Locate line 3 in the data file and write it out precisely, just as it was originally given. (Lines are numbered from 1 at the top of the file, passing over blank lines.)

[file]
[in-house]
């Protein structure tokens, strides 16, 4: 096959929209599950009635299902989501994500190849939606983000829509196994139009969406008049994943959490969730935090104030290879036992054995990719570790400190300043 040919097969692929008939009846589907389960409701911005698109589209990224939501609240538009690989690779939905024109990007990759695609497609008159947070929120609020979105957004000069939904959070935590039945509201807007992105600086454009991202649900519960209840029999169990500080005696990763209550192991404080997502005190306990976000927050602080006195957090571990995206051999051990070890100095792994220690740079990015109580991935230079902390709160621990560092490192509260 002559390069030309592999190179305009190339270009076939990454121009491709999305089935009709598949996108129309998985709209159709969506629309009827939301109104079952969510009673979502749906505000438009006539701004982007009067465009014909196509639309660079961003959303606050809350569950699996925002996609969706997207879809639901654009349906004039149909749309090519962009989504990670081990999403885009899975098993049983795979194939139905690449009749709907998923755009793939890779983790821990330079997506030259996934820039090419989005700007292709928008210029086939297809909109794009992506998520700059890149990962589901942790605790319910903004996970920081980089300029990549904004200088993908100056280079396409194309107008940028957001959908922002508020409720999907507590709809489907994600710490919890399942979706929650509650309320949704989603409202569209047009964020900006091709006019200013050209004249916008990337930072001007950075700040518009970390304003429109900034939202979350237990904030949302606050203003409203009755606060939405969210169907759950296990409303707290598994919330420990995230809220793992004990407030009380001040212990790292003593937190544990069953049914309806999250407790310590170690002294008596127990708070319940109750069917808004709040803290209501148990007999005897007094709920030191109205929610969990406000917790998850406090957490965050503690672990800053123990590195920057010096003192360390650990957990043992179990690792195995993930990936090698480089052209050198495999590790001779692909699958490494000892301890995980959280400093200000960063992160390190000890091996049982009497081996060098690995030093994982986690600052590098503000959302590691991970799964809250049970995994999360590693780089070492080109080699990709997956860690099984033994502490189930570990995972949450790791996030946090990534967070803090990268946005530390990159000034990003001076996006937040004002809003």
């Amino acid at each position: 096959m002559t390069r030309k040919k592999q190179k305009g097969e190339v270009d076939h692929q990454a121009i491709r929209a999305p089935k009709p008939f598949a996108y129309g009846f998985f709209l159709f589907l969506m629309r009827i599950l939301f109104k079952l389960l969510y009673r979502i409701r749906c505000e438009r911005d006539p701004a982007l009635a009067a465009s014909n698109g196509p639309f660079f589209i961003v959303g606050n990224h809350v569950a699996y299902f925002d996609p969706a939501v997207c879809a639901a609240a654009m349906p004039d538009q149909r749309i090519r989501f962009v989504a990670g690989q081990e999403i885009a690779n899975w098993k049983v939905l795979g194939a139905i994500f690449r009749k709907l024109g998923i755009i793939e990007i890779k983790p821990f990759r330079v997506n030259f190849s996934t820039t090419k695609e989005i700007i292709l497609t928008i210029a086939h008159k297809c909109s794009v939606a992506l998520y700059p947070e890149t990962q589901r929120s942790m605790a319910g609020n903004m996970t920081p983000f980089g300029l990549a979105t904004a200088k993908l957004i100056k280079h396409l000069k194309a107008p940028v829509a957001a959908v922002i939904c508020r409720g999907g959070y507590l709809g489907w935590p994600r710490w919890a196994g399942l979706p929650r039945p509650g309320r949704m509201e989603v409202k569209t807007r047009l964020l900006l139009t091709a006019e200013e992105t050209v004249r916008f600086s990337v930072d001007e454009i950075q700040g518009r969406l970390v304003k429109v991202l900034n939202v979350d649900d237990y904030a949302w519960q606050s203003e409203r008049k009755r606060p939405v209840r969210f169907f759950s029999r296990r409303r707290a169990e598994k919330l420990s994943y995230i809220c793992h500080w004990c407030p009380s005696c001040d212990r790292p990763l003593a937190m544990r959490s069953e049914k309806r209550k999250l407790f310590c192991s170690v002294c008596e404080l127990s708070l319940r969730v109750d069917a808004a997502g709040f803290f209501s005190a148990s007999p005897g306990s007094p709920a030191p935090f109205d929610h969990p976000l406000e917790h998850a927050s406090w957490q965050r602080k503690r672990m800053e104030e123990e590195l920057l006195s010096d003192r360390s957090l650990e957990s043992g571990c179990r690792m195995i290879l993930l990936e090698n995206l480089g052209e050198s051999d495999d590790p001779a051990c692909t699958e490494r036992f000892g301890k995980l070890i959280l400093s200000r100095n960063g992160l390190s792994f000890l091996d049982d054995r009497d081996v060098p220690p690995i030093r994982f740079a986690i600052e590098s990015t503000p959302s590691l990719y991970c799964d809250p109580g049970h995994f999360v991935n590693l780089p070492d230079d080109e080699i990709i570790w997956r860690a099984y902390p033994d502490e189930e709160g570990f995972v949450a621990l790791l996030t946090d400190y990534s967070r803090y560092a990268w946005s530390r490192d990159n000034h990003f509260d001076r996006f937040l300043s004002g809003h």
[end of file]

């Amino acid at each position: 096959m002559t390069r030309k040919k592999q190179k305009g097969e190339v270009d076939h692929q990454a121009i491709r929209a999305p089935k009709p008939f598949a996108y129309g009846f998985f709209l159709f589907l969506m629309r009827i599950l939301f109104k079952l389960l969510y009673r979502i409701r749906c505000e438009r911005d006539p701004a982007l009635a009067a465009s014909n698109g196509p639309f660079f589209i961003v959303g606050n990224h809350v569950a699996y299902f925002d996609p969706a939501v997207c879809a639901a609240a654009m349906p004039d538009q149909r749309i090519r989501f962009v989504a990670g690989q081990e999403i885009a690779n899975w098993k049983v939905l795979g194939a139905i994500f690449r009749k709907l024109g998923i755009i793939e990007i890779k983790p821990f990759r330079v997506n030259f190849s996934t820039t090419k695609e989005i700007i292709l497609t928008i210029a086939h008159k297809c909109s794009v939606a992506l998520y700059p947070e890149t990962q589901r929120s942790m605790a319910g609020n903004m996970t920081p983000f980089g300029l990549a979105t904004a200088k993908l957004i100056k280079h396409l000069k194309a107008p940028v829509a957001a959908v922002i939904c508020r409720g999907g959070y507590l709809g489907w935590p994600r710490w919890a196994g399942l979706p929650r039945p509650g309320r949704m509201e989603v409202k569209t807007r047009l964020l900006l139009t091709a006019e200013e992105t050209v004249r916008f600086s990337v930072d001007e454009i950075q700040g518009r969406l970390v304003k429109v991202l900034n939202v979350d649900d237990y904030a949302w519960q606050s203003e409203r008049k009755r606060p939405v209840r969210f169907f759950s029999r296990r409303r707290a169990e598994k919330l420990s994943y995230i809220c793992h500080w004990c407030p009380s005696c001040d212990r790292p990763l003593a937190m544990r959490s069953e049914k309806r209550k999250l407790f310590c192991s170690v002294c008596e404080l127990s708070l319940r969730v109750d069917a808004a997502g709040f803290f209501s005190a148990s007999p005897g306990s007094p709920a030191p935090f109205d929610h969990p976000l406000e917790h998850a927050s406090w957490q965050r602080k503690r672990m800053e104030e123990e590195l920057l006195s010096d003192r360390s957090l650990e957990s043992g571990c179990r690792m195995i290879l993930l990936e090698n995206l480089g052209e050198s051999d495999d590790p001779a051990c692909t699958e490494r036992f000892g301890k995980l070890i959280l400093s200000r100095n960063g992160l390190s792994f000890l091996d049982d054995r009497d081996v060098p220690p690995i030093r994982f740079a986690i600052e590098s990015t503000p959302s590691l990719y991970c799964d809250p109580g049970h995994f999360v991935n590693l780089p070492d230079d080109e080699i990709i570790w997956r860690a099984y902390p033994d502490e189930e709160g570990f995972v949450a621990l790791l996030t946090d400190y990534s967070r803090y560092a990268w946005s530390r490192d990159n000034h990003f509260d001076r996006f937040l300043s004002g809003h």